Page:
To seek an amendment or modification to the Consent Agreement, the nurse must be in full compliance with all probationary terms. Even if in full compliance, the Nursing Board may only agree to place the nurse’s license on indefinite suspension. And if the nurse wants to seek reinstatement of their license in the future, the nurse may be required to complete most if not all of the probationary terms again.

In summary, in order to cease having to comply with the terms and conditions of a Consent Agreement, the nurse must re-negotiate the terms of the Consent Agreement with the Nursing Board and must continue to comply with their Consent Agreement until the Nursing Board agrees in writing to the modified Consent Agreement.

All Consent Agreements must be approved by the full Board, which only meets six times a year. The nurse should expect that it could take up to 8 weeks before the Nursing Board will approve a new Consent Agreement or a modification to a Consent Agreement.  The nurse must continue to comply with their existing Consent Agreement until a new Consent Agreement or modification has been approved in writing by the Nursing Board.

Before making the decision on whether to stop complying with the terms of a Consent Agreement with the Board of Nursing, it is recommended to consult with an attorney. Factors such as the nurse’s financial condition and their desire to practice nursing in the future should be considered.

As always, if you have a question about this post or the Ohio Board of Nursing in general, please feel free to contact one of the attorneys at the Collis Law Group, LLC at 614-486-3909 or email me at beth@collislaw.com.

 

Ohio Nurses: Failure to Document May Result in Disciplinary Action Against Your Nursing License

The importance of documentation in the nursing field cannot be underestimated.

The Ohio Board of Nursing is authorized to discipline a licensee for (among other things) failure to practice in accordance with acceptable and prevailing standards of safe nursing care.  Failure to document the administration or otherwise account for the disposition of controlled substances that the Nurse removed from the Pyxis, or other place where controlled substances are stored, may also be the basis for the Nursing Board to discipline a nurse.

In certain cases, the Nursing Board will offer the Nurse a Consent Agreement as an alternative to an Administrative Hearing.  A Consent Agreement allows the Nurse to avoid the time, worry, and expense of an Administrative Hearing.  Nurses do not need to sign a Consent Agreement. It is always a good practice to read a proposed Consent Agreement very carefully.  We have seen Consent Agreements that are based on allegations of failure to document the administration or otherwise account for the disposition of controlled substances. In many cases, the Consent Agreement requires  (in some cases, lasting years)  random drug screening, narcotic restrictions, and practice restrictions, even when there was no history of drug use or abuse by the Nurse.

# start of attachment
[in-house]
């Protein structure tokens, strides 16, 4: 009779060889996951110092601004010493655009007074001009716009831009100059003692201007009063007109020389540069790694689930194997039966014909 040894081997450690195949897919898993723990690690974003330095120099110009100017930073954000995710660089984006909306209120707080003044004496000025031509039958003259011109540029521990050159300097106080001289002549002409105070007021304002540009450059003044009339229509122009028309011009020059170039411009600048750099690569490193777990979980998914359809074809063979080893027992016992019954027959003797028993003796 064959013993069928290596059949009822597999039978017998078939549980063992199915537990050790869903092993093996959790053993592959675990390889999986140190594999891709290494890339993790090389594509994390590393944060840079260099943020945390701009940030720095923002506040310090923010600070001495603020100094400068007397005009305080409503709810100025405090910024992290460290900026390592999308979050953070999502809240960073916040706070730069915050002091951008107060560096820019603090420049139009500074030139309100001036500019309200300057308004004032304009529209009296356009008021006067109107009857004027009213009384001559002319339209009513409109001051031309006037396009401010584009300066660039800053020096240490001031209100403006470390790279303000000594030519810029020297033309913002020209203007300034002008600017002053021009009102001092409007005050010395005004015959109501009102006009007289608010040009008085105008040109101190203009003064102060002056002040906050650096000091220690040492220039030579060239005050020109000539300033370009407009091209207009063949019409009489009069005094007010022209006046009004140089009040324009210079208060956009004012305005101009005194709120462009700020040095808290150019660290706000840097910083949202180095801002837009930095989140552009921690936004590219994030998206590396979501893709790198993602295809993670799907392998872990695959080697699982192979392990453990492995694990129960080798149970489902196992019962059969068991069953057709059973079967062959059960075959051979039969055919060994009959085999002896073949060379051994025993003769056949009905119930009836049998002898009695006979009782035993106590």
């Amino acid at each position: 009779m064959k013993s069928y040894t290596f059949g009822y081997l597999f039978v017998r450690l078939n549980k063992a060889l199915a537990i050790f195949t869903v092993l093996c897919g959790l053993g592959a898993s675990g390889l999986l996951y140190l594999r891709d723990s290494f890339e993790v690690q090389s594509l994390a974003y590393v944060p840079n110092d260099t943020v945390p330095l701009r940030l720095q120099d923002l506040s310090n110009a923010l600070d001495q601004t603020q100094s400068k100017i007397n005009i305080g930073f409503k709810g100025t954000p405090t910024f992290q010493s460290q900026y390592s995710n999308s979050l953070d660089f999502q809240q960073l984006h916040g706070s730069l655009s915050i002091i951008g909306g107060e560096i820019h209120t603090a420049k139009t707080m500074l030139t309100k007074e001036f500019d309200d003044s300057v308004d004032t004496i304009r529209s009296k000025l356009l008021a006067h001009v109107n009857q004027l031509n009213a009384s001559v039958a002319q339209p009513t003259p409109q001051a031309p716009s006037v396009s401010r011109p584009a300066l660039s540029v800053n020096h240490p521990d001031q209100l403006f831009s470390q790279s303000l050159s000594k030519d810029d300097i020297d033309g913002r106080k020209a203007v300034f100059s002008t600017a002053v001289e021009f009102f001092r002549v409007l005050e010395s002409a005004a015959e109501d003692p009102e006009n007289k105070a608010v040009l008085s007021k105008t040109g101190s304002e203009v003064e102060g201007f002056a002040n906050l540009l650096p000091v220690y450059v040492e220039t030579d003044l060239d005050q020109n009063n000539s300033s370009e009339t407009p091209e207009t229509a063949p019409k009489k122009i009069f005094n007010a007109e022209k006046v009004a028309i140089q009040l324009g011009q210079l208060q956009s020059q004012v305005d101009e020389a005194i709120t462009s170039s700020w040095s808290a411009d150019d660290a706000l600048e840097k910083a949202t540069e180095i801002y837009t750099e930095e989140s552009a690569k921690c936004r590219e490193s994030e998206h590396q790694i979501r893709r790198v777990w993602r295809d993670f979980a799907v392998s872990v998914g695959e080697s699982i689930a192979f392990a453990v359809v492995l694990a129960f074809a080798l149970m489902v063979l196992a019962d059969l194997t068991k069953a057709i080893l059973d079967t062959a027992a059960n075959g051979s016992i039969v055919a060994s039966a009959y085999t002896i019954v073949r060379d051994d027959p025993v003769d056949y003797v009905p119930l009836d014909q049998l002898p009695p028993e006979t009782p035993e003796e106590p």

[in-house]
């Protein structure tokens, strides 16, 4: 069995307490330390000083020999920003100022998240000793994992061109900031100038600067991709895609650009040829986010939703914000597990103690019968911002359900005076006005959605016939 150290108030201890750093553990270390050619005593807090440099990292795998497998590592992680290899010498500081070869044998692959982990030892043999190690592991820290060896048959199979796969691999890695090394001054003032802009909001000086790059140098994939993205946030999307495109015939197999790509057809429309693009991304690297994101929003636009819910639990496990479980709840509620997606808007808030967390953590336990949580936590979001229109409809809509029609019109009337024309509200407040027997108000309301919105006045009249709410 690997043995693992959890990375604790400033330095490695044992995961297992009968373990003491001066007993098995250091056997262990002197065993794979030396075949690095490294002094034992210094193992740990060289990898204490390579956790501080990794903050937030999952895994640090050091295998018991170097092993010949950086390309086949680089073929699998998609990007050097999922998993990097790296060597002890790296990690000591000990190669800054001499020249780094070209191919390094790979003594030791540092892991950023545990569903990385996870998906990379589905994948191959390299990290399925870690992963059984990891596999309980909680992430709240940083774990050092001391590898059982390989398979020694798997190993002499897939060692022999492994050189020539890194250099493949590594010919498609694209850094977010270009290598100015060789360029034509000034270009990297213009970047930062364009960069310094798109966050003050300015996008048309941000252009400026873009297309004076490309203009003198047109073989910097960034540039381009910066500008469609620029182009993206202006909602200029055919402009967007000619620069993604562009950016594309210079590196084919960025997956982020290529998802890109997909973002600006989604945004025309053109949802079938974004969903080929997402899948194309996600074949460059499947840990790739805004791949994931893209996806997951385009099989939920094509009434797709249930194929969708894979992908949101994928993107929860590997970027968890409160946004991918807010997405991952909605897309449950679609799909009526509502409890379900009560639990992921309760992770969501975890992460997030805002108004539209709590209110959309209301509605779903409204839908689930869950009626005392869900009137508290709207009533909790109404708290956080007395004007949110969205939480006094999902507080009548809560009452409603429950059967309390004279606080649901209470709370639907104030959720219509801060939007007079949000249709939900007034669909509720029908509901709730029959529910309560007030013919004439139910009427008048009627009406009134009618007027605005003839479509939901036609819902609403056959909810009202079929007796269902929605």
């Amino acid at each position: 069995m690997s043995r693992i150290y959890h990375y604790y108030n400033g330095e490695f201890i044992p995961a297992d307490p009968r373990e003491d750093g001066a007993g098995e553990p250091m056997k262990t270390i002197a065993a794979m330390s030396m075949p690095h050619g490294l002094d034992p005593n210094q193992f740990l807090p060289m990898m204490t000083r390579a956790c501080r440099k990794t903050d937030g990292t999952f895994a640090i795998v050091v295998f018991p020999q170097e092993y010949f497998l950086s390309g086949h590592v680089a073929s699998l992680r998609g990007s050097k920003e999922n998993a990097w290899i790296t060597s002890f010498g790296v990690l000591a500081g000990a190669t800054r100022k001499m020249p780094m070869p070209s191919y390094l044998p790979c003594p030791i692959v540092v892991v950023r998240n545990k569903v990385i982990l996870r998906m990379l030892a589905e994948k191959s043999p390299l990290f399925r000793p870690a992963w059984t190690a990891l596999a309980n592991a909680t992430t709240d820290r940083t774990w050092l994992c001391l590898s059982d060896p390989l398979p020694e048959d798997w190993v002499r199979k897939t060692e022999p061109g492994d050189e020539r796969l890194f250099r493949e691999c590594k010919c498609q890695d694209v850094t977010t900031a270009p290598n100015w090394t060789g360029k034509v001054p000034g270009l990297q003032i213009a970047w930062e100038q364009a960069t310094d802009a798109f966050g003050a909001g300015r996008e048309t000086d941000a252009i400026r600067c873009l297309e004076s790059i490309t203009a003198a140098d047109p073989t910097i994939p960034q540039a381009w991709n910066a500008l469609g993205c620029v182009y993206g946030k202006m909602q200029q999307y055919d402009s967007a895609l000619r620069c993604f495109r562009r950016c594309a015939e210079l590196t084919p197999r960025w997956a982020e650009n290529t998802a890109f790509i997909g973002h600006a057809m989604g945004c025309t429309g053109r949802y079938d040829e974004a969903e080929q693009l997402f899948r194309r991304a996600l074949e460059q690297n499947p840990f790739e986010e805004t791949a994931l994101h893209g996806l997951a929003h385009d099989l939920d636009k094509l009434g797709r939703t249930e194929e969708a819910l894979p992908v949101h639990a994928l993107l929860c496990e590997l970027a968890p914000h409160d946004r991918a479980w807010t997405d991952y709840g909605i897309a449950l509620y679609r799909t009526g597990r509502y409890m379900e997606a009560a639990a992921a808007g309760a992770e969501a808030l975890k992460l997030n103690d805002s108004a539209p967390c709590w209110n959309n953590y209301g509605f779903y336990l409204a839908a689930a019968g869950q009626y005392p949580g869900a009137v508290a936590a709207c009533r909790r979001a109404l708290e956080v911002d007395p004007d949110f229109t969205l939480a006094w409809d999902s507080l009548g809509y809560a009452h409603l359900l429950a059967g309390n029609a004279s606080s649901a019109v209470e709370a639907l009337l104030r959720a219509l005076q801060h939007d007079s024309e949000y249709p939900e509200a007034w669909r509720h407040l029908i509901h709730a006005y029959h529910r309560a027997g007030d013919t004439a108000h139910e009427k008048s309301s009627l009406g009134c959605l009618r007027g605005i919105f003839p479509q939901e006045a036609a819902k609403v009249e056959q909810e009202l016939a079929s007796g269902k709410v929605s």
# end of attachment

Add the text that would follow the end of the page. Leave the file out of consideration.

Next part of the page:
If the nurse does not sign a proposed Consent Agreement, he or she always has the right to go to an Administrative Hearing.  The nurse can present evidence that there is no history of drug use or abuse and that the nurse has an otherwise excellent history of employment.  The Board’s attorney is going to present its evidence that the nurse failed to document the administration or otherwise account for the disposition of controlled substances that were removed.

It is imperative to completely, accurately, and timely document the administration or disposition (waste) of controlled substances or other drugs! The Nursing Board may place a nurse on probation and subject them to multiple probationary terms, even if there is no evidence that they suffer from chemical dependency and even if there is no evidence of diversion.

As always, if you have any questions about this post or the Ohio Board of Nursing, contact one of the attorneys at the Collis Law Group LLC at 614-486-3909 or go to our website at http://www.collislaw.com for more information.

 

 

 

Ohio Nurses and Social Media

Social media is a prevalent and common form of communication in society today.  Although social media offers benefits of faster and broader delivery of information, Ohio nurses should be aware of legal requirements and best practices in connection with the use of social media.

Ohio Administrative Code 4723-4-03(H) and 4723-4-04(H) prohibit all nurses from accessing patient information or disseminating patient information for purposes other than patient care, or for otherwise fulfilling the nurse’s assigned job responsibilities through social media, texting, emailing or any other form of communication.  Ohio Administrative Code 4723-4-06(Q) specifically prohibits nurses from using social media, texting, emailing, or other forms of communication with, or about a patient, for non-health care purposes or for purposes other than fulfilling the nurse’s assigned job responsibilities.

Violation of these rules may result in disciplinary action by the Ohio Board of Nursing.

The Ohio Board of Nursing website (http://nursing.ohio.gov/Practice.htm) has the following from the National Council of State Boards of Nursing:

NCSBN Offers Helpful Resources on Using Social Media